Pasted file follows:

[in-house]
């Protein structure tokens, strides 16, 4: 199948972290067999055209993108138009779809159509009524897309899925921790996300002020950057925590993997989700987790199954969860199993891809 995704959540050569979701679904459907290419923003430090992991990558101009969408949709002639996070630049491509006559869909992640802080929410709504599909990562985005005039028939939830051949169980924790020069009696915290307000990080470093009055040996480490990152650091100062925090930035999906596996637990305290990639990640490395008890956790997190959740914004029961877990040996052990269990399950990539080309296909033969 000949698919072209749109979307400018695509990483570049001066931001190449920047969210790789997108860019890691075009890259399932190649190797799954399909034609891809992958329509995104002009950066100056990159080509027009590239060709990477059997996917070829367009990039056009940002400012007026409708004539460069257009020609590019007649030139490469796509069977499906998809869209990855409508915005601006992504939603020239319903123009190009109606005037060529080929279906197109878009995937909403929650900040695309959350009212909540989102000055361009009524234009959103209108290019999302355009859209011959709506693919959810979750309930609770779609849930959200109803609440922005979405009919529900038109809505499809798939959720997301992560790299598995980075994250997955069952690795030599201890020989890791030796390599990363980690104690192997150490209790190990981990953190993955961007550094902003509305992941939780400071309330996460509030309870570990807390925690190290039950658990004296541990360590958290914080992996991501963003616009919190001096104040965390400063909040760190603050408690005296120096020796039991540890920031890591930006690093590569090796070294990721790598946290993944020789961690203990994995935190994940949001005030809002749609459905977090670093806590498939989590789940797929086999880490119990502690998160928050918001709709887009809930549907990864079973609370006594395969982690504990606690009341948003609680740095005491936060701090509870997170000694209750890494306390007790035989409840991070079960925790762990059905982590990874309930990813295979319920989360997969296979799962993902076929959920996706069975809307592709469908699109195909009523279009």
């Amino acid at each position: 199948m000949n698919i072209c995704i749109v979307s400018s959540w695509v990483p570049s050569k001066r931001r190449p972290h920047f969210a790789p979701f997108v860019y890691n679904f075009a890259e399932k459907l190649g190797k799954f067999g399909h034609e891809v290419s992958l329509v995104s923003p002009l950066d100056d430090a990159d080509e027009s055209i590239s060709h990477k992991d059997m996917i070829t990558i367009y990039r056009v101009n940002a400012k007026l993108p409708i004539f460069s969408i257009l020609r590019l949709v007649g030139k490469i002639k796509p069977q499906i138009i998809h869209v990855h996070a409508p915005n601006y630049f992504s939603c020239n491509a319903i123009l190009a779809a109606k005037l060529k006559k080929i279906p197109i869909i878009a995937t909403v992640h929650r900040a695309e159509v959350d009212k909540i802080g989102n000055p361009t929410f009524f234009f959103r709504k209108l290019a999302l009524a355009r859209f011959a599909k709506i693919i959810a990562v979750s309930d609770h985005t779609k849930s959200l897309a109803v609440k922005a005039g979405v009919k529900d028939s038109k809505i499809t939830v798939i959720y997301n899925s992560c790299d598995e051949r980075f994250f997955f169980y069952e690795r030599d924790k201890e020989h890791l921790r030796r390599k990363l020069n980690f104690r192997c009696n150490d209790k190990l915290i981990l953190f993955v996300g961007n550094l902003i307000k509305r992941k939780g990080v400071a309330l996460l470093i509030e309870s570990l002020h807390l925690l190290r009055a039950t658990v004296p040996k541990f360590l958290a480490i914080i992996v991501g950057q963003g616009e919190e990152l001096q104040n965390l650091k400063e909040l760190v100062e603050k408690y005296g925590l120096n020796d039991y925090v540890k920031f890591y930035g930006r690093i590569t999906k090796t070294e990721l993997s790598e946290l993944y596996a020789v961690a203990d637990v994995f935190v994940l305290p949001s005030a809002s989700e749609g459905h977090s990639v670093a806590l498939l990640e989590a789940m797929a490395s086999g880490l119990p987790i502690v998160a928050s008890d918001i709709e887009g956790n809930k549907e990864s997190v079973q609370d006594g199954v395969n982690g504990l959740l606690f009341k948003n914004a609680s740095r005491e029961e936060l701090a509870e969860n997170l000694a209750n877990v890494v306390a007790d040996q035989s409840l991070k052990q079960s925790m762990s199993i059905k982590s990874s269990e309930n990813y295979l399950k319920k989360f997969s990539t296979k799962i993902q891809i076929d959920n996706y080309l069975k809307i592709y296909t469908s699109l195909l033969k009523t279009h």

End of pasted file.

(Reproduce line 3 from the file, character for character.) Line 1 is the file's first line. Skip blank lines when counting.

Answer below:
């Amino acid at each position: 199948m000949n698919i072209c995704i749109v979307s400018s959540w695509v990483p570049s050569k001066r931001r190449p972290h920047f969210a790789p979701f997108v860019y890691n679904f075009a890259e399932k459907l190649g190797k799954f067999g399909h034609e891809v290419s992958l329509v995104s923003p002009l950066d100056d430090a990159d080509e027009s055209i590239s060709h990477k992991d059997m996917i070829t990558i367009y990039r056009v101009n940002a400012k007026l993108p409708i004539f460069s969408i257009l020609r590019l949709v007649g030139k490469i002639k796509p069977q499906i138009i998809h869209v990855h996070a409508p915005n601006y630049f992504s939603c020239n491509a319903i123009l190009a779809a109606k005037l060529k006559k080929i279906p197109i869909i878009a995937t909403v992640h929650r900040a695309e159509v959350d009212k909540i802080g989102n000055p361009t929410f009524f234009f959103r709504k209108l290019a999302l009524a355009r859209f011959a599909k709506i693919i959810a990562v979750s309930d609770h985005t779609k849930s959200l897309a109803v609440k922005a005039g979405v009919k529900d028939s038109k809505i499809t939830v798939i959720y997301n899925s992560c790299d598995e051949r980075f994250f997955f169980y069952e690795r030599d924790k201890e020989h890791l921790r030796r390599k990363l020069n980690f104690r192997c009696n150490d209790k190990l915290i981990l953190f993955v996300g961007n550094l902003i307000k509305r992941k939780g990080v400071a309330l996460l470093i509030e309870s570990l002020h807390l925690l190290r009055a039950t658990v004296p040996k541990f360590l958290a480490i914080i992996v991501g950057q963003g616009e919190e990152l001096q104040n965390l650091k400063e909040l760190v100062e603050k408690y005296g925590l120096n020796d039991y925090v540890k920031f890591y930035g930006r690093i590569t999906k090796t070294e990721l993997s790598e946290l993944y596996a020789v961690a203990d637990v994995f935190v994940l305290p949001s005030a809002s989700e749609g459905h977090s990639v670093a806590l498939l990640e989590a789940m797929a490395s086999g880490l119990p987790i502690v998160a928050s008890d918001i709709e887009g956790n809930k549907e990864s997190v079973q609370d006594g199954v395969n982690g504990l959740l606690f009341k948003n914004a609680s740095r005491e029961e936060l701090a509870e969860n997170l000694a209750n877990v890494v306390a007790d040996q035989s409840l991070k052990q079960s925790m762990s199993i059905k982590s990874s269990e309930n990813y295979l399950k319920k989360f997969s990539t296979k799962i993902q891809i076929d959920n996706y080309l069975k809307i592709y296909t469908s699109l195909l033969k009523t279009h």